Tag Archive: rate hikes

UST 2s & Euro$ Futures *Whites* Both Ask, Landmine At Last?

The 2-year Treasury right now is the key point, the spot on the yield curve which is influenced mostly by potential alternative rates including those offered by the Federal Reserve. Because of this, the market for the 2s is looking forward at what those alternate rates are likely to be, then pricing yields accordingly.

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Peak Inflation (not what you think)

For once, I find myself in agreement with a mainstream article published over at Bloomberg. Notable Fed supporters without fail, this one maybe represents a change in tone. Perhaps the cheerleaders are feeling the heat and are seeking Jay Powell’s exit for him?

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Who’s Playing Puppetmaster, And Who Is Master of Puppets

Cue up the old VHS tapes of Bill Clinton. The former President was renowned for displaying, anyway, great empathy. He famously said in October 1992, weeks before the election that would bring him to the White House, “I feel your pain.”What pain? As Clinton’s chief political advisor later clarified, “it’s the economy stupid.”

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China Then Europe Then…

This is the difference, though in the end it only amounts to a matter of timing. When pressed (very modestly) on the slow pace of the ECB’s “inflation” “fighting” (theater) campaign, its President, Christine Lagarde, once again demonstrated her willingness to be patient if not cautious.

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Collateral Shortage…From *A* Fed Perspective

It’s never just one thing or another. Take, for example, collateral scarcity. By itself, it’s already a problem but it may not be enough to bring the whole system to reverse. A good illustration would be 2017. Throughout that whole year, T-bill rates (4-week, in particular) kept indicating this very shortfall, especially the repeated instances when equivalent bill yields would go below the RRP “floor” and often stay there for prolonged periods....

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Some ‘Core’ ‘Inflation’ Difference(s)

The FOMC meets next week, with everyone everywhere expecting a 50 bps rate hike to be announced on Wednesday. Yesterday’s “unexpected” and “shocking” negative GDP is unlikely to deter anyone on the committee.

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I Told You It *Wasn’t* Money Printing; How The Fed Helped Cause, But Can’t Solve, Our Current ‘Inflation’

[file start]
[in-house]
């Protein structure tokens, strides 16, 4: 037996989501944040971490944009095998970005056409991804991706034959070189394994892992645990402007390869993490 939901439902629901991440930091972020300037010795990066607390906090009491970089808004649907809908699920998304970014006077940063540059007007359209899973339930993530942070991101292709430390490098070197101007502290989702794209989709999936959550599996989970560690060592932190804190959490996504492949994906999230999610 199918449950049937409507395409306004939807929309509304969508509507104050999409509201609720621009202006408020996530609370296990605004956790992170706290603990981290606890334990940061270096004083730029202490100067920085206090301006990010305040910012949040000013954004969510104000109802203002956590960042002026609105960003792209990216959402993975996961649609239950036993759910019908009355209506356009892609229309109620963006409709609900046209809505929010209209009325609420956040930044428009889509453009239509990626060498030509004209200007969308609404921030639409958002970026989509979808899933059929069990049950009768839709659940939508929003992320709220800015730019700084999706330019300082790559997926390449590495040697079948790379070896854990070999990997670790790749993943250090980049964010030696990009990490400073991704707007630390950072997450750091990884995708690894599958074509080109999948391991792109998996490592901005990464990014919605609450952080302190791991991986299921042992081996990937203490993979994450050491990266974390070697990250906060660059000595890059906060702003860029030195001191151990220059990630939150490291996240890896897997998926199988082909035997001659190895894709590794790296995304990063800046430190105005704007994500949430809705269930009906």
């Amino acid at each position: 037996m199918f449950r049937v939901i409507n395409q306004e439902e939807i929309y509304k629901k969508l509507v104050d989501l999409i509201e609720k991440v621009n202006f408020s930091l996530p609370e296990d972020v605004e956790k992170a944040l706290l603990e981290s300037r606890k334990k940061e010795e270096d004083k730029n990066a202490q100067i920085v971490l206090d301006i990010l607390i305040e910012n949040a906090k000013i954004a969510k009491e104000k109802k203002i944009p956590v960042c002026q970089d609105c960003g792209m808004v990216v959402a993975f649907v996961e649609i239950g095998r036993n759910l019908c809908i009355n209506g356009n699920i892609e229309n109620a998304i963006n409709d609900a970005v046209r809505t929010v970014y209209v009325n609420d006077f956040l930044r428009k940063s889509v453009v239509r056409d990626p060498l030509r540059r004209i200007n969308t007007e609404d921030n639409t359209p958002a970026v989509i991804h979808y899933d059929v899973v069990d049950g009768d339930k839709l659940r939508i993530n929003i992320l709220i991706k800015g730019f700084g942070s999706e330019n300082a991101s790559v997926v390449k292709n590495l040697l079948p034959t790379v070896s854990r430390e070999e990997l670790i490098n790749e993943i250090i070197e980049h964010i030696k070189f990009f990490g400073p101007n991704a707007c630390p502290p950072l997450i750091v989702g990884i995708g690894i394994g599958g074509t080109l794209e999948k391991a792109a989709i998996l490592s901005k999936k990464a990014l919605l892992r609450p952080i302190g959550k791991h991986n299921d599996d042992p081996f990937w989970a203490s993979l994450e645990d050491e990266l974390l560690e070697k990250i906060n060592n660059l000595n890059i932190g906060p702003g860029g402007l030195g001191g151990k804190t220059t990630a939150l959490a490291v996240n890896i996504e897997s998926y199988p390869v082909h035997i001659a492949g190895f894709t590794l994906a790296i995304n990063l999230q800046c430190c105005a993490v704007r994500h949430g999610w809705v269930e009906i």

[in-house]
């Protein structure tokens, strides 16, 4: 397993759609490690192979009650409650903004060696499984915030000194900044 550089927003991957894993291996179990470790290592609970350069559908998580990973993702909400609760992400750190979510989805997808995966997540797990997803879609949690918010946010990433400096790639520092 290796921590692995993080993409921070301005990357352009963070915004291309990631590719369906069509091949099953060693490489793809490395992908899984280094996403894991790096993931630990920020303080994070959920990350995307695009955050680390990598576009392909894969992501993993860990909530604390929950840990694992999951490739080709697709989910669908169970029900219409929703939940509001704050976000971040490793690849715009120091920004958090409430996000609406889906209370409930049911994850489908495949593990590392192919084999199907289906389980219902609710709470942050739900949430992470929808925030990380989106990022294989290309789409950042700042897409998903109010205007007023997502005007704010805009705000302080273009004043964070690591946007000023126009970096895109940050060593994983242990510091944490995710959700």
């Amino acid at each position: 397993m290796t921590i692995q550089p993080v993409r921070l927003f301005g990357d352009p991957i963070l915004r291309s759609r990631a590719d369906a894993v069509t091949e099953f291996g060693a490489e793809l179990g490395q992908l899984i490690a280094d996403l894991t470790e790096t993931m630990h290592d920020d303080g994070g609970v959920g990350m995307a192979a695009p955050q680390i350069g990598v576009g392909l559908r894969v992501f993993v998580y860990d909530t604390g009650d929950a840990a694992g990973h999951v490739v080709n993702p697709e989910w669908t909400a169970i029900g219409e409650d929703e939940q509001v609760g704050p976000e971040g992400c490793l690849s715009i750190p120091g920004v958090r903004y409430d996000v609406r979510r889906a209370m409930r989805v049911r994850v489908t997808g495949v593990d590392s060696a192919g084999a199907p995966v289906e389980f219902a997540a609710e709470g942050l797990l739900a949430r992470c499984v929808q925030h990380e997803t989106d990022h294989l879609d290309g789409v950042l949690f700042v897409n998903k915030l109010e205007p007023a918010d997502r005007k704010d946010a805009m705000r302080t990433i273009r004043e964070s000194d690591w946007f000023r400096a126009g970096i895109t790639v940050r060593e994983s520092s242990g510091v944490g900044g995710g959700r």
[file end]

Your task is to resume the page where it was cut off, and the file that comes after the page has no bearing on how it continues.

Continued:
Trust the Fed. Ha! It’s one thing for money dealers to look upon Jay Powell’s stash of bank reserves with remarkable disdain, more immediately damning when effects of the same liquidity premiums in the real economy create serious frictions leaving the entire world exposed to the consequences. When all is said and done, the Federal Reserve has created its own doom-loop from which it won’t likely escape.

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You Know What They Say About The Light At The End Of The Tunnel

In any year when gasoline prices rise 18%, that’s not going to be good for anyone except maybe oil companies who extract its key ingredient from out of the ground (or don’t, as the case can be). Yet, annual rates of increase that size do happen.

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Concocting Inventory

The Census Bureau provided some updated inventory estimates about wholesalers, including its annual benchmark revisions. As to the latter, not a whole lot was changed, a small downward revision right around the peak (early 2021) of the supply shock which is consistent with the GDP estimates for when inventory levels were shrinking fast.

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Goldilocks And The Three Central Banks

This isn’t going to be like the tale of Goldilocks, at least not how it’s usually told. There are three central banks, sure, call them bears if you wish, each pursuing a different set of fuzzy policies. One is clearly hot, the other quite cold, the final almost certainly won’t be “just right.” Rather, this one in the middle simply finds itself…in the middle of the other two.Running red-hot to the point of near-horror, that’s “our” Federal...

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We Can Only Hope For Another (bond) Massacre

To begin with, the economy today is absolutely nothing like it had been almost thirty years ago. That fact in and of itself should end the discussion right here. However, comparisons will be made and it does no harm to review them.I’m talking about 1994, or, more specifically, the eleven months between late February 1994 and early February 1995.